*418 In State v. Faircloth, 181 Neb. 333, 148 N.W.2d 187, we said: "To justify a conviction on circumstantial evidence, it is necessary that the facts and circumstances essential to the conclusion sought must be proved by competent evidence beyond a reasonable doubt, and, when taken together, must be of such a character as to be consistent with each other and with the hypothesis sought to be established thereby and inconsistent with any reasonable hypothesis of innocence. [Citation omitted.] Any fact or circumstance reasonably susceptible of two interpretations must be resolved most favorably to the accused." In Reyes v. State, 151 Neb. 636, 38 N.W.2d 539, we said: "[A] conviction should not be based [upon suspicion, speculation,] the weakness of the status of the accused, the embarrassing position in which he finds himself, or the mere fact that some unfavorable circumstances are not satisfactorily explained." Further, in State v. Faircloth, supra, we said: "Proof of guilty knowledge may be made by evidence of acts, declarations, or conduct of the accused from which the inference may be fairly drawn that he knew of the existence and nature of the narcotics at the place where they were found. [Citation omitted.] But mere presence at a place where a narcotic drug is found is not sufficient."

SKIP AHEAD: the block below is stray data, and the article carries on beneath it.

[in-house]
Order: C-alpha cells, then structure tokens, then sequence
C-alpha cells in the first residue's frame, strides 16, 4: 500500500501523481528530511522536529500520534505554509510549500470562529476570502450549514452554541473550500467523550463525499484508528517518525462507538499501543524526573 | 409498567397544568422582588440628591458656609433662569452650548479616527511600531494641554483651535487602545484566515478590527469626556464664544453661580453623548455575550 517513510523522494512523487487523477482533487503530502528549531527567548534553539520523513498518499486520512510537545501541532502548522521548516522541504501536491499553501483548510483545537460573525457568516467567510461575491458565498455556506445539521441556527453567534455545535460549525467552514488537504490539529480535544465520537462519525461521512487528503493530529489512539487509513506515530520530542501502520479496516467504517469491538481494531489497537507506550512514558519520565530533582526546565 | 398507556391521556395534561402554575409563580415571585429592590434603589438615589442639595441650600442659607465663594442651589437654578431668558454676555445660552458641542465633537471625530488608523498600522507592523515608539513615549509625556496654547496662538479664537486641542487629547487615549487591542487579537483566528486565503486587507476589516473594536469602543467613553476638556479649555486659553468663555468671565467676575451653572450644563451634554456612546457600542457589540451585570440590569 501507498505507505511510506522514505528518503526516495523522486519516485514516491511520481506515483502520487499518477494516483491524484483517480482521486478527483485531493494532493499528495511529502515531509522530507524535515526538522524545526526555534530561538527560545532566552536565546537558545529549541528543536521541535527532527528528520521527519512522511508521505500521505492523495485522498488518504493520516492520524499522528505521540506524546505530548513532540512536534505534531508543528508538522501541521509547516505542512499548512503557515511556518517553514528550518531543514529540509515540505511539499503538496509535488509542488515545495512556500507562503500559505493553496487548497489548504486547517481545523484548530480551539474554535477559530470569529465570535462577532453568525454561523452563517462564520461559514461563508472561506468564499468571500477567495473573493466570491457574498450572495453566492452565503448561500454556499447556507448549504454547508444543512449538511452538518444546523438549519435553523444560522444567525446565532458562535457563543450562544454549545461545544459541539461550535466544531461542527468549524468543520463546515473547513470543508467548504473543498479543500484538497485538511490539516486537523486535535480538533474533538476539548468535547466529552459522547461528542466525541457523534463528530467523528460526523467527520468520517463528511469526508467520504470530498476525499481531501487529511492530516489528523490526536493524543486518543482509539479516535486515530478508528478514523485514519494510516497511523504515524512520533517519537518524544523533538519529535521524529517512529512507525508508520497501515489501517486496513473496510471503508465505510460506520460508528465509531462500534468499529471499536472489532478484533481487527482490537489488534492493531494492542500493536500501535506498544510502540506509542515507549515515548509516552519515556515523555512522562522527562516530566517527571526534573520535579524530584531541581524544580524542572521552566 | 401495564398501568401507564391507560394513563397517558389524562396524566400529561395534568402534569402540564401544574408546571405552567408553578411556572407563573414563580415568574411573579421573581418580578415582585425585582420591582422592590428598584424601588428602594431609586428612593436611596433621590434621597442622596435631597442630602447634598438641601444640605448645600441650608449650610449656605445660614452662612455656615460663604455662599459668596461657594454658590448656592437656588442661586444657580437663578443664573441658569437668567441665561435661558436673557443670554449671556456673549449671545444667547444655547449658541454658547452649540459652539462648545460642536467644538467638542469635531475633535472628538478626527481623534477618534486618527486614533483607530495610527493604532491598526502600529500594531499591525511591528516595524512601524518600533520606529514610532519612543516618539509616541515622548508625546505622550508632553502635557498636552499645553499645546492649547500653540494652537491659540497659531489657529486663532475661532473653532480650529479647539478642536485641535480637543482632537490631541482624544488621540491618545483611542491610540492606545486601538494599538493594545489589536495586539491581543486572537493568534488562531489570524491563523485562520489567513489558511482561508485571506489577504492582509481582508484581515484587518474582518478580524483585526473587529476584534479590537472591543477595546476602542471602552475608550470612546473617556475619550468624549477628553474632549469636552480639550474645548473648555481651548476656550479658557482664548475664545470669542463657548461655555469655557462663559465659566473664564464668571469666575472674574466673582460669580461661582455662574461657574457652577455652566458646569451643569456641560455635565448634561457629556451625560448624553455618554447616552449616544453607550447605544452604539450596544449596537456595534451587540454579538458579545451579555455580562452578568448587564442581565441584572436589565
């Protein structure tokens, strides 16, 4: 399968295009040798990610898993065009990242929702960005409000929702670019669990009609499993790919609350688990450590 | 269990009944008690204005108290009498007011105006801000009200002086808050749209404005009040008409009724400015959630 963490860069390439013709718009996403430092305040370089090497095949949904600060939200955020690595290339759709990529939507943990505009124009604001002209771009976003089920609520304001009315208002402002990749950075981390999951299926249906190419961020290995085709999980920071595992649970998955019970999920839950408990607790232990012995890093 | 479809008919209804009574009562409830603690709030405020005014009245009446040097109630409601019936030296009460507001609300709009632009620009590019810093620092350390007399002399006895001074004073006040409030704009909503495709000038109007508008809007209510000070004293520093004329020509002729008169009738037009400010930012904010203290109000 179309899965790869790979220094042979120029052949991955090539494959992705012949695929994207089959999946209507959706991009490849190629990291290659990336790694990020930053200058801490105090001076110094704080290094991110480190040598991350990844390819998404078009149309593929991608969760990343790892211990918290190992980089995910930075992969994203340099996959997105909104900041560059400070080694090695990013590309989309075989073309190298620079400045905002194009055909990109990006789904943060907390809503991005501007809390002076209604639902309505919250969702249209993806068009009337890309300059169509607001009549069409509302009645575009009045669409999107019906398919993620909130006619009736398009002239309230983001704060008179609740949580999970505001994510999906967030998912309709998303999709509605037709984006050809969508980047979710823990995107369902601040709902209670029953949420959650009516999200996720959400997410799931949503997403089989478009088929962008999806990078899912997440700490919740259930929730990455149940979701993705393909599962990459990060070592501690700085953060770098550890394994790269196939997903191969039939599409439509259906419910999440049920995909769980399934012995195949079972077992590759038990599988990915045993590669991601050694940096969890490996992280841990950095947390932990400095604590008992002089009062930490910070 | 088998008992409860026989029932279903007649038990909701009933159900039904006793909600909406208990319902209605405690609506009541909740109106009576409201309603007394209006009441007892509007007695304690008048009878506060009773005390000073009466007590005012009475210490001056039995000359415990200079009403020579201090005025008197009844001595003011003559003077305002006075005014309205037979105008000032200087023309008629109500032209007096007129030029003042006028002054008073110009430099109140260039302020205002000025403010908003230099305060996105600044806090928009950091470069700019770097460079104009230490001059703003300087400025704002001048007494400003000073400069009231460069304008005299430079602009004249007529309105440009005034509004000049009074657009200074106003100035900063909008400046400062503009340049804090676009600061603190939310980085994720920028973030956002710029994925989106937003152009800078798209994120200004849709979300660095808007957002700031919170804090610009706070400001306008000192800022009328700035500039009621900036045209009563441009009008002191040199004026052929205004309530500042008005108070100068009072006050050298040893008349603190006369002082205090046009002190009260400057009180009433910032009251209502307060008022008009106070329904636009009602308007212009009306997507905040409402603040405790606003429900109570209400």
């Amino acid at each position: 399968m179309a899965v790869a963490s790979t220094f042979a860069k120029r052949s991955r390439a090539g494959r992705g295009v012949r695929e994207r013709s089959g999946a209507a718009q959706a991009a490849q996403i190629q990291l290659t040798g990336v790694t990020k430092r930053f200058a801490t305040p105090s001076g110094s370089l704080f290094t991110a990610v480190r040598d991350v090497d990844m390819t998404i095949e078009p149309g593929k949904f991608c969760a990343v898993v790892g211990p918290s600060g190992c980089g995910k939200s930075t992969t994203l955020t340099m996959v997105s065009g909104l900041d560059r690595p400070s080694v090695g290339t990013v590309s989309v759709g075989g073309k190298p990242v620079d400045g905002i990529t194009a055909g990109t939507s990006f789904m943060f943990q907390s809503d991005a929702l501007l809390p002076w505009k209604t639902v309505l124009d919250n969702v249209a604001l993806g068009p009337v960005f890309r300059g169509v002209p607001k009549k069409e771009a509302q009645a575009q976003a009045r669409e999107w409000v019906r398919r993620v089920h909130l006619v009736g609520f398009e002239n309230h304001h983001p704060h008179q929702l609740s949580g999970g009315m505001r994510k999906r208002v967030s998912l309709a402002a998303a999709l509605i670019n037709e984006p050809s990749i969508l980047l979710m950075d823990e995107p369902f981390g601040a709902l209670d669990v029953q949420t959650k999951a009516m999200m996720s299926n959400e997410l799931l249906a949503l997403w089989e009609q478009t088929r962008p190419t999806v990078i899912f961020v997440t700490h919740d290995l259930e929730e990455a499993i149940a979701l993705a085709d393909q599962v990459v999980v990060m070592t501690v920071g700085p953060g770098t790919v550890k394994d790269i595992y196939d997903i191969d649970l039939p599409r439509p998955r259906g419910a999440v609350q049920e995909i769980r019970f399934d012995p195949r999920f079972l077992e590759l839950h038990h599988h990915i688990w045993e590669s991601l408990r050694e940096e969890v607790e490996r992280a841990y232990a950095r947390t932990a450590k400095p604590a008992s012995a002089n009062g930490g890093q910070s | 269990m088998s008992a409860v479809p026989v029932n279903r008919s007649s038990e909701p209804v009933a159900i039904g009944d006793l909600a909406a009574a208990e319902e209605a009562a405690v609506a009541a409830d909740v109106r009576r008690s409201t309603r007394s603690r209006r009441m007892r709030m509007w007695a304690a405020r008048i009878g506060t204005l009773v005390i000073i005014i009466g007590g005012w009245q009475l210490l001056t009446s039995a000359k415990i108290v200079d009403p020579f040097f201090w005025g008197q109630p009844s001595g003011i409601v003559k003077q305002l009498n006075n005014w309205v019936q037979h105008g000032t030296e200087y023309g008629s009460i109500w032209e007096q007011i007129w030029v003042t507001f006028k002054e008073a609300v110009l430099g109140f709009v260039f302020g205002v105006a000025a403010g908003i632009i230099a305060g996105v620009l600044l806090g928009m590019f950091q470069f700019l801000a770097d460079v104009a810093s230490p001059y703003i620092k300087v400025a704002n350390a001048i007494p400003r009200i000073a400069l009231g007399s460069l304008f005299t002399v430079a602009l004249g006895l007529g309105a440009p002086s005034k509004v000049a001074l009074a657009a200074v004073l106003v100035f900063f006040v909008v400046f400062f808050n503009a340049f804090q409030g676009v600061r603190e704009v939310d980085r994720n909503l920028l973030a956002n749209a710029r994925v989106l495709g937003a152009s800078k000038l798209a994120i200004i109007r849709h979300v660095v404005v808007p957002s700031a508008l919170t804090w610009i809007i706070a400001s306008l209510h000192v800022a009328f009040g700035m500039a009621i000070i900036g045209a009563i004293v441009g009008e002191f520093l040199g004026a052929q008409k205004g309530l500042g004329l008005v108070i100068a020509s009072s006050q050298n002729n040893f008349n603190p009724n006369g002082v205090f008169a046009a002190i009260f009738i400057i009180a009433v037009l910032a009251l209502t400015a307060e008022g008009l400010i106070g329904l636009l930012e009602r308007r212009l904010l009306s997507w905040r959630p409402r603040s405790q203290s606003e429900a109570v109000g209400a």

The only evidence offered by the State in this case to prove the appellant resided at 845 L Street was the testimony of the investigating officer who stated, over objection of the appellant, that he checked the city directory and found the address was listed to a "Charles Klutts." Likewise over objection, the investigating officer testified he had made inquiry of other people and they advised him "Charles Klutts" lived at that address.

The evidence further discloses that during the time the officers were making the inventory at the L Street residence they were visited by a man and woman who identified themselves as Mr. and Mrs. Charles Klutts. This Mr. Charles Klutts was not the same person as the appellant. The evidence established that Mr. and Mrs. Charles Klutts present at the address were the parents of the appellant and the owners of the property.

From this summary it should be apparent that the objections made by counsel for the appellant concerning testimony offered by the State's witness should have been sustained. Information from the city directory or what others had told the investigating officer was clearly hearsay and not admissible. Section 27-801, R.R.S.1943, defines hearsay evidence as: "[A] statement, other than one made by the declarant while testifying at the trial or hearing, offered in evidence to prove the truth of the matter asserted; * * *." None of the exceptions to the hearsay rule set forth in Article VIII of Chapter 27 of the Nebraska Statutes could possibly permit testimony concerning either the city directory or what others had told the investigating officer for the purpose of proving that the appellant resided at the premises and had control over the property.